In the current edition of New Orleans Magazine, Dale Curry writes about “Daily Devotion[s],” those local classics that make their way onto restaurant chalk boards and family dinner tables week after week. I giggled as I read through her list, because five out of the seven dishes she mentioned were constants with my family. Like many New Orleanians, we always started the week with Red Beans and Rice usually had Meatballs and Spaghetti (or some other red gravy-based dish) on Tuesdays or Wednesdays, paneed something or other after that, seafood on Fridays and pot roasts on Sundays. I carry out many of those same food traditions today. Coincidentally, though, I just reacquainted my children with “paneed” foods. As crazy as it sounds, they wouldn’t eat paneed anything when they were younger.
Paneed (pronounced “pon-aid” — there’s actually an accent on the first “e” that I left off because it doesn’t agree with my posting format) is a New Orleans term for any thin cut of meat or fish coated in bread crumbs and pan-fried. For some reason, though, we didn’t use that term much in our house. My mom typically referred to those types of foods as “breaded,” as in Breaded Pork Chops, or as cutlets, like Veal Cutlets. Those were the two most-paneed-proteins we ate. These days, one of my “daily devotions” if you will is Paneed Chicken–I use the term with regional pride. It’s currently the number one requested meal in my house and one that I’m happy to repeat often. The process is foolproof so long as you use thin cuts of meat or fish (so they’ll be cooked through in the short amount of time it takes for the breading to crisp up), fill the frying pan with only enough oil to come up the sides of whatever you’re cooking (this is not deep frying), get the oil hot enough to quickly seal the outside (somewhere around 300 to 320 degrees for chicken) and don’t overcrowd the pan.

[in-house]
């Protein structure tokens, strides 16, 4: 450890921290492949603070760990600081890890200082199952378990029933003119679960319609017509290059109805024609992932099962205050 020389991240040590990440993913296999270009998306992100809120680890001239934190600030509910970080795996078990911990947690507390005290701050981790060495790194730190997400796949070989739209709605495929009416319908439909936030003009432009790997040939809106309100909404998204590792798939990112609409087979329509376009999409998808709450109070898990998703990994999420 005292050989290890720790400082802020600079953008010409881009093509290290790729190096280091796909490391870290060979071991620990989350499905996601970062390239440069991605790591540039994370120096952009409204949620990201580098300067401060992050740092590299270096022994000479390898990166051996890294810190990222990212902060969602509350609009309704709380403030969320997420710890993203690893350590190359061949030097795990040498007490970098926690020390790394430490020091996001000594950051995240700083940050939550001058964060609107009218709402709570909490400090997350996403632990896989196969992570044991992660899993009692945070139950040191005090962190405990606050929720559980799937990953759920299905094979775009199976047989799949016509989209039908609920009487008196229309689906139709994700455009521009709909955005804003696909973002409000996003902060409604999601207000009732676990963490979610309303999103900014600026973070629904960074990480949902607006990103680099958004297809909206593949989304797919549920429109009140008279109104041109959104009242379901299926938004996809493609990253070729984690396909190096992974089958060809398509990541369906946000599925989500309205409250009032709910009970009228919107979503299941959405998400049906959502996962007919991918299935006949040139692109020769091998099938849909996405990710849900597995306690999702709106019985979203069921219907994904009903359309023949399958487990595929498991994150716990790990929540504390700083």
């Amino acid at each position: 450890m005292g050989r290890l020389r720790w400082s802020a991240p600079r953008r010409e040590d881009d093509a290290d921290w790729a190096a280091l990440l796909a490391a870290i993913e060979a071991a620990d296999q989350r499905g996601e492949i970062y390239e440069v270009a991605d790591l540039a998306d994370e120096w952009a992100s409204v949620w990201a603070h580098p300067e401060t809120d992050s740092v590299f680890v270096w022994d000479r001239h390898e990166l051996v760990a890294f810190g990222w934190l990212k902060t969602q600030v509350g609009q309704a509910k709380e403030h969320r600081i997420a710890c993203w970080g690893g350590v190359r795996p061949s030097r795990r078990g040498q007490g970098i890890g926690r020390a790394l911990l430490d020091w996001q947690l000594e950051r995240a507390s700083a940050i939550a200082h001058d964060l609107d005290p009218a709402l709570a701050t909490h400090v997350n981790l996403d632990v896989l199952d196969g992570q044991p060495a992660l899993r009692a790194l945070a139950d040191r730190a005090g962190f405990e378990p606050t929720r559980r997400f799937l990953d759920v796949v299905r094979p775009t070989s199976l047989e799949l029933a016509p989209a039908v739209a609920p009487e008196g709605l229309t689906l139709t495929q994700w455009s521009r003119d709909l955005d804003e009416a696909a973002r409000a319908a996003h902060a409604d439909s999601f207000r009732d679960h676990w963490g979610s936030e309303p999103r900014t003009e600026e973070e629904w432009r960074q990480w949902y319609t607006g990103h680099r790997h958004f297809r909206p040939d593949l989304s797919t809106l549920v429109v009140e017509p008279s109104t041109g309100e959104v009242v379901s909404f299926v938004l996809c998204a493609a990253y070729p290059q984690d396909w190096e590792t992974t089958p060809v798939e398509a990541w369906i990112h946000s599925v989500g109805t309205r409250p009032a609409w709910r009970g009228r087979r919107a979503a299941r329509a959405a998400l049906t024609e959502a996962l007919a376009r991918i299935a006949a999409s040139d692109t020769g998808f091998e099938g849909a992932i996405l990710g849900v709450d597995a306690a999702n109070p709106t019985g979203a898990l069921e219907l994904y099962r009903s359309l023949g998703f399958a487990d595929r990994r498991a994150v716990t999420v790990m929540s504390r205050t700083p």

Do you have any weekly dinner devotions that you’ve carried over from your childhood? If so, I’d love to hear all about them.
Paneed Chicken Recipe
4 boneless skinless chicken breasts
1 cup all purpose flour
1 1/2 teaspoons Creole seasoning
1 large egg, beaten
1/4 cup milk
1 cup Italian bread crumbs
1/4 cup panko
1/4 cup finely grated Parmesan cheese
Zest of half a lemon
Salt and pepper to taste
Extra virgin olive oil or canola oil, for pan-frying
Place chicken between two sheets of waxed paper. With the flat side of a meat mallet, pound each breast about 1/4-inch thick; cut large pieces in half. Season both sides of chicken with salt and pepper; set aside. In a large skillet, heat about 1/4-inch of oil to 300 to 320 degrees (you may need to adjust temperature during cooking process to avoid burning). Meanwhile, combine flour and Creole seasoning in a large shallow dish. In a separate dish, combine beaten egg and milk; season to taste with salt and pepper. In a third dish, combine bread crumbs, panko, Parmesan cheese, lemon zest and salt and pepper to taste. Working in batches, dredge chicken in seasoned flour, dip in egg wash then coat thoroughly with bread crumb mixture. Shake off excess crumbs and gently lower chicken into hot oil. Fry until golden brown on both sides, about 3 minutes per side. Drain on paper towels. Serve immediately. Serves 4-6.